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After it released its fiscal second-quarter 2022 earnings report earlier this week, chip maker Intel became the subject of some solid analyst coverage from a handful of Wall Street firms. Intel’s recent earnings saw the company’s revenue and net income decline annually by 22% and 109%, respectively, as its management attributed the decline in revenue to the current economic slowdown and net loss to higher capital expenditures as it looks to regain its leadership in chip manufacturing technology. and establish itself on a solid footing in the contract chip manufacturing industry.
After the earnings, Wall Street analysts almost unanimously lowered their target price for Intel shares and posted notes with a variety of criticism. One of those came from Northland, who expressed surprise at Intel’s apparent unwillingness to disappointing earnings report.
Northland analyst says Intel should have announced second-quarter results
At least seven Wall Street analysts covering the semiconductor industry slashed Intel’s stock price the day after the release of its second-quarter 2022 earnings report. The lowest came from Rosenblatt, who cut his price target by $10 to $30, calling the earnings “an unmitigated disaster.” diluted” and also questioned why the results were not announced in advance. The analyst also warned that the Intel data center market will suffer for years to come.
The second lowest price target came from research firm Susquehanna, which lowered it to $33 from $40 and reported that while the earnings report was thought to be a one-time event, there are ongoing issues in Intel’s business model that merit caution for years to come. These include the growing popularity of Arm-based data center processors, AMD’s rapid rise in the personal computing space and massive capital expenditures that will continue to shrink net income amid downturn risks stemming from the shrinking personal computing market.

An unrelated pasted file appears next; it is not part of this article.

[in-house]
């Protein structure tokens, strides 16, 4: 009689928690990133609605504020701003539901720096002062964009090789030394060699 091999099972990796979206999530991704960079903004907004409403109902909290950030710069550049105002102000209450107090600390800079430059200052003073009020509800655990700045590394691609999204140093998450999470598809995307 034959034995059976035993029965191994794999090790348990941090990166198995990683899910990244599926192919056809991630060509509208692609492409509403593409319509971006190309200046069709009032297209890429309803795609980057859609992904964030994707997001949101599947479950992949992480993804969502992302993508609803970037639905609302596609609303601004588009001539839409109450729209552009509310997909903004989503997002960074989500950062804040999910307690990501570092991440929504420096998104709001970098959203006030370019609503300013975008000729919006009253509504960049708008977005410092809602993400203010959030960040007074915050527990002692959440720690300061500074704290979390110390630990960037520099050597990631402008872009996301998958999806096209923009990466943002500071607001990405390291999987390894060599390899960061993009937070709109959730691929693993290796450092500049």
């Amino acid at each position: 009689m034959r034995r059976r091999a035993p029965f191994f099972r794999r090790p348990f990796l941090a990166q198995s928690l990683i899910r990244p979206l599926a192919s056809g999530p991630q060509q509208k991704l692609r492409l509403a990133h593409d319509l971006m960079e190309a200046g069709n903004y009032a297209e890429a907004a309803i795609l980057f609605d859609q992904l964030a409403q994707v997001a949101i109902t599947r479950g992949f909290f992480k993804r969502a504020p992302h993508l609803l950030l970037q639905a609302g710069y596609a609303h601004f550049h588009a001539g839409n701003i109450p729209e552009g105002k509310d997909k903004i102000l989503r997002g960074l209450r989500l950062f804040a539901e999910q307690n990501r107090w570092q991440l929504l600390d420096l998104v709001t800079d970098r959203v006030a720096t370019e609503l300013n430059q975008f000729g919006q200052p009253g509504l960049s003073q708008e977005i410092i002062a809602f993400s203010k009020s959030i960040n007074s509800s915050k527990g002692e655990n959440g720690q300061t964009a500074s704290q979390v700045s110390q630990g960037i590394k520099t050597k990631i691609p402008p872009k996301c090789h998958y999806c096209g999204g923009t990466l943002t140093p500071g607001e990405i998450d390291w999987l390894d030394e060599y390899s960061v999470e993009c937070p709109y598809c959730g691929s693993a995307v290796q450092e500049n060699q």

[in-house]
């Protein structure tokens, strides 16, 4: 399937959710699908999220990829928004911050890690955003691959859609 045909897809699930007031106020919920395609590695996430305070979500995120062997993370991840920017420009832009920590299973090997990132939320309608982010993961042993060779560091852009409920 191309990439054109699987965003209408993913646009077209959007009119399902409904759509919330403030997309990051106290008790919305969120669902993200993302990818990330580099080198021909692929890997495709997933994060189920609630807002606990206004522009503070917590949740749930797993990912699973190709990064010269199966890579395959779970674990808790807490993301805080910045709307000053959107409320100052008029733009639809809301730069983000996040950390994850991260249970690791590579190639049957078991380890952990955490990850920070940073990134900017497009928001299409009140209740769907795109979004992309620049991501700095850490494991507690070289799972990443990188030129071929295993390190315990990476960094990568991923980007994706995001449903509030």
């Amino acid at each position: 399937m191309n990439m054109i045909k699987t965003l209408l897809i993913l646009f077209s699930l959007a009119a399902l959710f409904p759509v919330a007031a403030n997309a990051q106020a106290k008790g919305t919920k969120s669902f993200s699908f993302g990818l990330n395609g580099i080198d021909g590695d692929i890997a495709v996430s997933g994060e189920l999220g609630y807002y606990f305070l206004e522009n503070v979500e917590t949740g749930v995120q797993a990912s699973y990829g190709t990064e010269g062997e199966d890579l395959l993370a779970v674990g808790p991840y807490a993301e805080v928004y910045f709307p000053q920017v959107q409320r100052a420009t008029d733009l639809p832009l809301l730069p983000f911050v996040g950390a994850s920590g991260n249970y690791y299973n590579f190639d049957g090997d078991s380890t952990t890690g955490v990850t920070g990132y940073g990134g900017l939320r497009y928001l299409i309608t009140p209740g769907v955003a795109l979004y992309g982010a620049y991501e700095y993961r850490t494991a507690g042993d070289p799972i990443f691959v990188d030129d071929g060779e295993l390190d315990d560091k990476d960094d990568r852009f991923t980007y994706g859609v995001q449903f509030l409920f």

Northland analyst Joss Richard has the highest price target for the company in our sample today, cutting it from the previous $62 to a more modest $55. However, in his comments, Richard took charge of the company because he stated that earnings report is unforgivable. The analyst added that the unforgivable earnings report called into question the company’s ability to handle investor relations and showed that Intel may lack the ability to predict its results early on because it failed to announce earnings in advance.
However, Richard maintained a moderate tone of optimism for the company, stating that he expects the second and third quarters to be the worst for Intel and that the results are not surprising given the historic turnaround the company is trying to make.
Jefferies joined the chorus, setting a base case for Intel losing market share to both NVIDIA and AMD in the PC, server, and data center markets. As for the gains, the research firm noted that the fabless model, processing technology implementation and potential AMD poor implementation could breathe new life into the company. In the long term, Jefferies explained that the incremental switch to Arm is a major threat to Intel, and that in her view, Intel’s best long-term strategy would be to switch to a fabless model through a joint venture with Taiwan Semiconductor Manufacturing Corporation (TSMC). In such a scenario, Intel would be best suited to split the capital expenditures with the US government and TSMC, as well as provide joint foundry services.